Last time, we discussed how to do ruined walls in Perspectives 3. In this article, we’ll continue on the ruined perspectives track, and this time I will be looking at how to make battlements.

Battlements have been an important defensive feature of castles and keeps for hundreds of years. The crenelations gave archers on the wall a way to shoot at incoming enemies, while still having ample cover available to them. It would be a real miss if we couldn’t have these important features on our castles. We don’t want our fantasy castles to be too easily overrun, right?

I’ll start by making the actual battlements, and then I’ll turn them into ruins. For this, we will use a very different technique from last time, a technique that can also be applied to all manners of custom objects, not just ruins.

This article is also available as a video, if you prefer that format, or simply need to see me perform some of the steps from the article. Continue reading »

Welcome to part 4 of the Shore and Ocean Effects for Overland Maps series.

The example map for this part may already be familiar to you, since it is Arumnia, which was used in Part 3 to demonstrate Rhumb lines.

This time I will use the same map to show you a fast and easy way to add beaches, and a couple of alternative ways of using a drop shadow effect.  The FCW file for this version of the map will be available at the end of the article. Continue reading »

Welcome to the third part in the Shore and Ocean Effects for Overland Maps series.

In this part we well be focussing on adding rhumb lines to beautify a relatively smooth ocean texture.

Arumnia, the example map used in this tutorial, was drawn in the John Roberts overland style, which was recently included with the core CC3 app as part of Update 25.  If your software is up to date you do not need to own any of the annuals or add-ons to make use of the FCW file included in this blog. Continue reading »

Welcome to the second part of the Shore and Ocean Effects for Overland Maps series.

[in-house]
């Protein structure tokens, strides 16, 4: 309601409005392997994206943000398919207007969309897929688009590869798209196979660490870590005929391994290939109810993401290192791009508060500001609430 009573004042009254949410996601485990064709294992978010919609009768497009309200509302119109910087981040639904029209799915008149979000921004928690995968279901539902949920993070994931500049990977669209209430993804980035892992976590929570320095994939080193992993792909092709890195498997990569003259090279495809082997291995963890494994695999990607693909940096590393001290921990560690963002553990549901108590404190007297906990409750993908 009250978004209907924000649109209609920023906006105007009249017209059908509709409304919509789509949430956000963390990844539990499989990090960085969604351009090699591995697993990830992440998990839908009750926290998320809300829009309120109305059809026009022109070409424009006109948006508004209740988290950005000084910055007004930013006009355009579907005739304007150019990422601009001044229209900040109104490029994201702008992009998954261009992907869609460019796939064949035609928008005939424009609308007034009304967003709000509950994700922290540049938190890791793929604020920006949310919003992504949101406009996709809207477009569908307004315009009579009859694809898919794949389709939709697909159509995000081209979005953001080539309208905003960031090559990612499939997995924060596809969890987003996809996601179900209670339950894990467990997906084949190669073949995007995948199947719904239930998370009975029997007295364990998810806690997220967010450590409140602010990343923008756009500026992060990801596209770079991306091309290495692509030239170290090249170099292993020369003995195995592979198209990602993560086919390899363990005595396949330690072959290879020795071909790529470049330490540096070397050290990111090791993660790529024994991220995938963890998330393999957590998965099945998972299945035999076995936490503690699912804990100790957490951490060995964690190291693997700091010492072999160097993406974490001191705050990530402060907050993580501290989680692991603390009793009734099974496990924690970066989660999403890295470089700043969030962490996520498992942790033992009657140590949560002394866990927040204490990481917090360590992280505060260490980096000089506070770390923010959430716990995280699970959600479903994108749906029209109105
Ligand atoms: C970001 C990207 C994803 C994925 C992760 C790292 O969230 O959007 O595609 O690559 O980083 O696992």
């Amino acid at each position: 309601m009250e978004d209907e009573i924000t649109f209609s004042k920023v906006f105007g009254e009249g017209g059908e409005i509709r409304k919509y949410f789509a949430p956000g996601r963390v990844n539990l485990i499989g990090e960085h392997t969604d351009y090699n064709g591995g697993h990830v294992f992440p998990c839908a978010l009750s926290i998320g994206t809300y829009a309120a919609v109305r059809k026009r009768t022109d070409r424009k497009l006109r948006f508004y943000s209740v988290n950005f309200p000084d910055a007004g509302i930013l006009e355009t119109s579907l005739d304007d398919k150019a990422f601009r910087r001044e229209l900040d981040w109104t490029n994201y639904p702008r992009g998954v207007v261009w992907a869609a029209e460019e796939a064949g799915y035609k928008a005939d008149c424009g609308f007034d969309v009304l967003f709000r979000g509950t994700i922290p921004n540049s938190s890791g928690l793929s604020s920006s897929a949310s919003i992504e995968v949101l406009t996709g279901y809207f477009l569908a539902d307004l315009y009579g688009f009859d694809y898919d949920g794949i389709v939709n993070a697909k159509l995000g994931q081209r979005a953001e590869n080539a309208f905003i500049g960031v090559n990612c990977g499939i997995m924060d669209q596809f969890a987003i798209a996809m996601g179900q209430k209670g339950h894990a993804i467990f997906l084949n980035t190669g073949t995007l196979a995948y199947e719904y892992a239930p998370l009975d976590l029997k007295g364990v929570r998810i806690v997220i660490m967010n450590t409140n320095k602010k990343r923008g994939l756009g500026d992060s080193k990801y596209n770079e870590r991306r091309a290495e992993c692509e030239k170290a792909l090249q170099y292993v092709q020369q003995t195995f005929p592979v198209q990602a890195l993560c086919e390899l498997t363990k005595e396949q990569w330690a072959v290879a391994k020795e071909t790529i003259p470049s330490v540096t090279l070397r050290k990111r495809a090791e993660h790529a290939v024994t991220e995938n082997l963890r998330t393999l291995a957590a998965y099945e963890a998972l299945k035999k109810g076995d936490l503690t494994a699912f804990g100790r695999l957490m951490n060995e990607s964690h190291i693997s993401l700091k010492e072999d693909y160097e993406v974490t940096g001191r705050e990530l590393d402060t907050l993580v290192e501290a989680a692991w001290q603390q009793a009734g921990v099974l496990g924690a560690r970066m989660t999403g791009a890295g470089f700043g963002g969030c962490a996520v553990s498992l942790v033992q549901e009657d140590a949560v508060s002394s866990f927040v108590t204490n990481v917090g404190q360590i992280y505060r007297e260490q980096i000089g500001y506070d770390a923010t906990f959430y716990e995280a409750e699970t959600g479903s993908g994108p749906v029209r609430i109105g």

The example map for this tutorial is Arokan and Demorak, and was created using the Herwin Wielink overland style.

Creating ocean contours will take you a little longer than applying the edge striping sheet effects described in the first part of this series, but I hope you will agree with me by the time you have completed your first contoured ocean that the process is still very much worth the time spent creating them. Continue reading »

The Shore and Ocean Effects for Overland Maps article series covers a range of techniques that can be used to modify the appearance of the open water in an overland map to make it work in greater harmony with the rest of the map.

The example map, the Allaluna-Meloa Isles, was created using the Mike Schley overland style that comes with CC3.  Links to the different versions of this map have been included in this article for you to examine at your leisure.

Continue reading »

CC3Plus 3.92Unfortunately a little problem crept into the previous update to CC3+ and affected the display of sheet effects for some users. Thanks to prompt reports, we were able to fix this problem quickly and just released a new update (23) and full setup for CC3+ version 3.92. As usual you can download them from your registration page.

Version notes

CC3+ Version 3.92
=================
– Fixes bugs in effects system
– adds command EFFECTSDLLS (listing active sheet effects and their source) for future de-bugging

Update 22A new version of CC3+ is available now, adding full GUI access for more button sizes, as well as better custom palette handling, bitmap tracing, fractalizing and house symbol mirroring. Also a few smaller bugs where fixed.

Version Notes

CC3+ Version 3.91
=================
– Added PALLOAD and PALSAVE commands to load and save different custom palettes.
– Added GUI option (Screentools button) to allow user to pick any of the 4 available icon resolutions instead of just large/small.
– Added a TRACE and TRACED command to trace around a bitmap in a more general way than the CONTOURSM family of commands.
– Modified Fractalize (FRX) command to affect outlines even if they are separate entities.
– Modified roof shading code to flip angles by 180 degrees when specifying mirrored on bitmaps